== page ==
Where To Go aka My Head Is Spinning!

  1. Hi All,

    I am a single woman, 39 with no children. After much deliberation I decided this summer to pursue my dream of becoming a nurse. I know that's not so unique!

    Okay more of my situation. Due to financial hardships I will be forced to sell my home here in Texas. I lost my old office job two years ago and have struggled to save it but It's been virtually impossible. I accumulated a lot of debt and even got behind on bills. Realistically the only way I can pursue my dream is to get out from under this house and use whatever proceeds I get to help me survive while I'm in Nursing School. So the house is about to go on the market.

    Now my dilemma. I will have to relocate either locally or even out-of-state. I have some prerequisite courses to complete, but the number varies from program to program and state by state. And also each program differs--some have a first come, first served waiting list, and others like my local CC accept you based on highest GPA of the prerequisite courses. Out of 400 who applied, only 120 got in and the cut-off was like 3.56. At this particular program all I need to finish before I am eligble is my first semester of A&P and College Algebra (because it is has been over 5 years since I completed it). The application deadline is February for the Fall 2004 program and I could complete the other support courses in the Spring. The other prerequiste courses I completed in college 15 years ago and I don't have to repeat them. My GPA for those courses is 3.0, meaning an A in A&P and Algebra may not get me in. And I'm horrible at Math! I had to take pre-college algebra before taking Algebra and barely got a C 15 years ago. So if I stay and end up with say a 3.0 or 3.25 I may never get in. I could repeat Psychology and try to up that to an A, but who knows? My overall GPA for all of my previous college work was about 2.75 so I am an average student. Mostly B's, a few A's in classes that really interested me, and struggling for C's in Math, Foreign Language courses, etc. I think I will do well once I get into the program, but I am a bit intimidated about not getting in if I can't achieve a 3.5 or better on my prerequisite courses.

    Option B. Nursing school aside I would really like to leave Texas. I've been here all my life and love the state, but I am really emotional about selling my home and moving to an apartment a few miles away. I know that sounds silly, but it's true! Now I've contacted local community colleges in all the cities I'm considering moving to, and all have long waiting lists to get in. Plus the prerequsites are different. It would take one more semester before I became eligible. My goal is to enter an ADN program in the Fall of 2004, and because of my financial situation and age I'm not sure I am in a position to wait much longer than that. Certainly not 3 or 4 more years.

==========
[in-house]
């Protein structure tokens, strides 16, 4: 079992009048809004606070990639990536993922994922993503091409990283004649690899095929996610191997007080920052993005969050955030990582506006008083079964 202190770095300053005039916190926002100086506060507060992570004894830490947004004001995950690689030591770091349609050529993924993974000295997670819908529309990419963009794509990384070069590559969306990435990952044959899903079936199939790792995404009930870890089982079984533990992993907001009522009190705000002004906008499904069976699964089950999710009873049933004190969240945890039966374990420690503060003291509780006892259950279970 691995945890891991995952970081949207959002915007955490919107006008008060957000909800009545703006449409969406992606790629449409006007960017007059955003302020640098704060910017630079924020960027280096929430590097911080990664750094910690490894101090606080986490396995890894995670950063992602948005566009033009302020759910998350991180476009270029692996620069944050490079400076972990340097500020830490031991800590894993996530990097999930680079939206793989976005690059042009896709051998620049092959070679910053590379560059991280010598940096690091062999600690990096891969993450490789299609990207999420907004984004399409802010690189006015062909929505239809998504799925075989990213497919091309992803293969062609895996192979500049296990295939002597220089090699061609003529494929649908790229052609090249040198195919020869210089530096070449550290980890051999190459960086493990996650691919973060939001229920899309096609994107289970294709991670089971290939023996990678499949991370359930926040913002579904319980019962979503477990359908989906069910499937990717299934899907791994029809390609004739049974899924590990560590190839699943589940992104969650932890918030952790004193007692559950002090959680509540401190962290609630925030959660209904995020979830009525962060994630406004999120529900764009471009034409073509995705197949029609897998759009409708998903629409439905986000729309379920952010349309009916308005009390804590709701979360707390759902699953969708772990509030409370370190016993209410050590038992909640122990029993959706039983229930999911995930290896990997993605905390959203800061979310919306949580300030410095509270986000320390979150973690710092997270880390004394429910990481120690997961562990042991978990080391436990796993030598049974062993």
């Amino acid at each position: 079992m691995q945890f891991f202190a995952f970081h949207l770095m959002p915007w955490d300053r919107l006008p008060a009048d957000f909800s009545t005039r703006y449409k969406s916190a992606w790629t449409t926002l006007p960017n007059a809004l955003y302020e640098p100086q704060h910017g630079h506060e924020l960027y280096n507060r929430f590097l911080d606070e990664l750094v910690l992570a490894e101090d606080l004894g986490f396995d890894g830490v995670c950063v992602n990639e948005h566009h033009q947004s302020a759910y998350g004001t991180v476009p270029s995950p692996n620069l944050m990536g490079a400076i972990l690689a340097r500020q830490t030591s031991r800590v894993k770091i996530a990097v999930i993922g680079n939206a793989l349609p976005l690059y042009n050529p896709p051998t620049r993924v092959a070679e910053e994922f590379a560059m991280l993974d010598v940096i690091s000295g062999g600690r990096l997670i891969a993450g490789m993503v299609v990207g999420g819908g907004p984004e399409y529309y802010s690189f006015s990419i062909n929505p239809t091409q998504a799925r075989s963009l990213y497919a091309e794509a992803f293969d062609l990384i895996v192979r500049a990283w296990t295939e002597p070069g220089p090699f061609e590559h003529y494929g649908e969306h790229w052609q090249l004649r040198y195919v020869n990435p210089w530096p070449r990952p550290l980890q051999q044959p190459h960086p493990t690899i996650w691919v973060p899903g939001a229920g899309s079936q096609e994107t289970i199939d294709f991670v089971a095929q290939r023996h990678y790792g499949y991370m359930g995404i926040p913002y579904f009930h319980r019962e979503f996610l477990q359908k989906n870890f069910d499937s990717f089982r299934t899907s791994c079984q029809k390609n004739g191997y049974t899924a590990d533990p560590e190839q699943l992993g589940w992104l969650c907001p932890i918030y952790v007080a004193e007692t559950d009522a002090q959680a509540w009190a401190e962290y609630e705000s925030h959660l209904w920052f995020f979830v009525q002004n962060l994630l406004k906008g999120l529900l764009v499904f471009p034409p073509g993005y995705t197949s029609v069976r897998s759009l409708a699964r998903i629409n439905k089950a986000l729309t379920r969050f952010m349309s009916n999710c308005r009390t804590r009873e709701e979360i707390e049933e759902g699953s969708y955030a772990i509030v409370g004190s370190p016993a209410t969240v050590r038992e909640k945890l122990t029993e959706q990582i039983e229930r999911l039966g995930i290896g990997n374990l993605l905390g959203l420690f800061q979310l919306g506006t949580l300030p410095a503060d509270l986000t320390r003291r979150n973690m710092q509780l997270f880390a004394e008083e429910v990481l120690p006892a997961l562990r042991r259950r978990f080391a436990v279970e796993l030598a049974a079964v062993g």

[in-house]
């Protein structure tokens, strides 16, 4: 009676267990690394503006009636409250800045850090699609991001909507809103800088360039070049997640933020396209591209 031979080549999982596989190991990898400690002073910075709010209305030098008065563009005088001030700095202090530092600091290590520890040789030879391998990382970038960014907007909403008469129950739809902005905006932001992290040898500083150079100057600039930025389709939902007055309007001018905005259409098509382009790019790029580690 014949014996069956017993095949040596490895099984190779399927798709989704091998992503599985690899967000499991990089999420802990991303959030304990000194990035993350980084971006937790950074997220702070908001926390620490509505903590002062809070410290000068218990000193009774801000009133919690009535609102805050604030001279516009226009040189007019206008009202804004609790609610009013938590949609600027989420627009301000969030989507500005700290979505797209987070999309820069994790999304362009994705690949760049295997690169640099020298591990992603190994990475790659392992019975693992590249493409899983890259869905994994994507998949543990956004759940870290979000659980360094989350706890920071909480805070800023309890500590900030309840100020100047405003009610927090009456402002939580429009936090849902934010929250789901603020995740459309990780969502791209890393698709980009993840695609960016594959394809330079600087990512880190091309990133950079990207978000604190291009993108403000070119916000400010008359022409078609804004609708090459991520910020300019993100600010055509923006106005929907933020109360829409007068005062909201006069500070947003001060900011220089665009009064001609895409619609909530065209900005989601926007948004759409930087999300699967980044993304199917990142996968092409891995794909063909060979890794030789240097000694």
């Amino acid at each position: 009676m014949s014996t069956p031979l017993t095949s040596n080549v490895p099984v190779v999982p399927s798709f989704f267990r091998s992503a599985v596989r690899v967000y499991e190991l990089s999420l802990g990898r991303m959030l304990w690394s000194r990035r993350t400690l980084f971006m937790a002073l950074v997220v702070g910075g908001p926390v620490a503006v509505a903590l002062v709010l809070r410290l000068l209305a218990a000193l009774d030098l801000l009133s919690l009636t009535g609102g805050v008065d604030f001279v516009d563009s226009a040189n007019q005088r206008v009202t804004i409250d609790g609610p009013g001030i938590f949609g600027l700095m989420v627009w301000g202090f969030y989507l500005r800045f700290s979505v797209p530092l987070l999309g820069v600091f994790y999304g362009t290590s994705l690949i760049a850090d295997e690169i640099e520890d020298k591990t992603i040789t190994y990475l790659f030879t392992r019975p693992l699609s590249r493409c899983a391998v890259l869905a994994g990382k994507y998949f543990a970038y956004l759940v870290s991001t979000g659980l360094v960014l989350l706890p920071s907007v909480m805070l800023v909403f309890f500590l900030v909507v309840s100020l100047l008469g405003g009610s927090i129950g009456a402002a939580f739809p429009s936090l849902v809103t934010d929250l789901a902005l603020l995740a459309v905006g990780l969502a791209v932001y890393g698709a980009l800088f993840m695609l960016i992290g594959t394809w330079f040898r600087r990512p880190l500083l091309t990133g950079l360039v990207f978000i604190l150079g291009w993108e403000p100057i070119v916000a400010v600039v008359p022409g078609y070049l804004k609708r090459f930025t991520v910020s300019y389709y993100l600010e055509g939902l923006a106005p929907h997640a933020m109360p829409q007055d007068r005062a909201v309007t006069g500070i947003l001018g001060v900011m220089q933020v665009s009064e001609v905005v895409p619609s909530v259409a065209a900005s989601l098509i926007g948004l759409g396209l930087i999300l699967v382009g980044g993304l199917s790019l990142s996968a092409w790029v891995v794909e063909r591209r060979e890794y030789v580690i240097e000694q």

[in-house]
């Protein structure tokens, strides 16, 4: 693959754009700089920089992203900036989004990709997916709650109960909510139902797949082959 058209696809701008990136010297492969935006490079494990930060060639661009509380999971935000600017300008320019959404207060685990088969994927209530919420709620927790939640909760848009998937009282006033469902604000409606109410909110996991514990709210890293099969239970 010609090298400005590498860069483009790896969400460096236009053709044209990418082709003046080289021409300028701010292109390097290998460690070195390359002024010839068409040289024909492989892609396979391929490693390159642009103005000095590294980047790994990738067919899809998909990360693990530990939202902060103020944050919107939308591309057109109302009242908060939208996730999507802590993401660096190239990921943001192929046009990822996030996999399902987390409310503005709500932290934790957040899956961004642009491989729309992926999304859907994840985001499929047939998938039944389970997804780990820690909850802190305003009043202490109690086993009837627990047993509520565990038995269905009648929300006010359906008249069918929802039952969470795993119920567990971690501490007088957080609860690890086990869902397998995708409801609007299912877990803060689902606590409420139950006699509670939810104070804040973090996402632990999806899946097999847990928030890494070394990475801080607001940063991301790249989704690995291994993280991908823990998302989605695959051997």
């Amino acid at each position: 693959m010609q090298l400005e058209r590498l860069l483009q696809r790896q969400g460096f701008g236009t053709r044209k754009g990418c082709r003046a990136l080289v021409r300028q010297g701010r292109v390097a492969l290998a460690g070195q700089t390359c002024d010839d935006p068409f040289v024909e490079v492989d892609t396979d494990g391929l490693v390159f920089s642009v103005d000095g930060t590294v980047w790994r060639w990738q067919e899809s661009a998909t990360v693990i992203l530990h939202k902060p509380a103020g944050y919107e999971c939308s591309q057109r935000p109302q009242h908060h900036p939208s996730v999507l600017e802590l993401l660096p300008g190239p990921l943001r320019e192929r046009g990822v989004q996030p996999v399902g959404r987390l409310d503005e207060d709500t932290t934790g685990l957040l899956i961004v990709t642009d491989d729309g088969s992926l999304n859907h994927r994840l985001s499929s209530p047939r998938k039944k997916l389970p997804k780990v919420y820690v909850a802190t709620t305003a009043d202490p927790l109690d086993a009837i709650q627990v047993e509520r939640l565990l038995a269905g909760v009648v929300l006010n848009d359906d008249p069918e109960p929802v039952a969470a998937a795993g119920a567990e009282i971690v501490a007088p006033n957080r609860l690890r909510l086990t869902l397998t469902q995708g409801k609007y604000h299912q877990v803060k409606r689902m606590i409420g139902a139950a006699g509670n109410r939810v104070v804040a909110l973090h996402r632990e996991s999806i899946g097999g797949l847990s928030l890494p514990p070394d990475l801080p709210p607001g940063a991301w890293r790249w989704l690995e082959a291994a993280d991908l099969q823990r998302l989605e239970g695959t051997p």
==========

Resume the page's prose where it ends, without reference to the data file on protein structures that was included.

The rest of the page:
Option C is trying to ge into an LPN program. I have not investigated this as much and don't know about waiting lists. I do know prerequisites are similar.

    Option D is to relocate anywhere in the US where I can be guaranteed admittance once the prerequisites are met. I can't afford a private university which is why I am looking at CCs. Are waiting lists/GPA cut-offs generally the same everywhere or are their programs with immediate admittance once your prerequisites are complete?

    I am so torn! I could stay here and gamble that my GPA will be highe than 3/4 of the Fall 2004 applicants. I can move and get on a waiting list. This is something I really want to do, but because of my age and limited resources I can't wait indefinitely to get in. My financial hardships arose after losing an office job I held for 10 years and my inability to find anything paying similarly due to our bad economy. It only took two years for me to lose basically everything I had, so I know that any money I get from the sell of my home won't last long. I'm depending on Financial Aid, part-time work, and this to enable me to survive for 2-3 years of school. I know I can do it, but I just need to make a wise decision with my move so I can enter a program ASAP.

    So knowing this, would you stay put and try to out academic the academics, or just get on a list and hope for the best.

    My head is spinning!
    Last edit by echo*echo on Jul 11, '03
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  2. 7 Comments

  3. by   Cynthiann
    With your situation, if I were you, I would just try for a LPN program. Sounds like you need to work asap. Have you checked into any of the LPN programs in your area? A LPN program that is near me has a waiting list but it's only for a few months. Once you become an LPN it may be a little easier for you to get into a program.

    Don't totally rule out your local university (private and public) if you have little to no income you may be able to get a nice financial aid package and there are so many scholarships out there.

    The best thing to do is to get information from all the schools in your area and talk to them in the financial aid office and see what you can get. That way you can make a better decision on what's the best way for you.

    Good Luck!
  4. by   Tarian
    Well Echo maybe it will be helpful to hear another person's story in a similar situation. I'm going back to school for nursing after working 7 years at an IT-based service-bureau. Like you, I was overwhelmed initially by the decisions involved: go for LPN? RN? BSN? Accelerated program? Community college, public university, private college? Also, like you, I am very eager to move from my current state (Iowa) so the prospects of finding a program out of state added to my confusion.

    What I found was that all the universities I inquired with had waiting lists. Plus, if I were to go out of state the tuition was a LOT higher.

    At the local communitiy colleges, the cost was very very minimal... therefore there is a long waiting list at all of these programs. When I looked at out-of-state community colleges, the tuitions turned out to be blatantly against out-of-state enrollment. The cost of out-of-state community college is often higher than at a private school!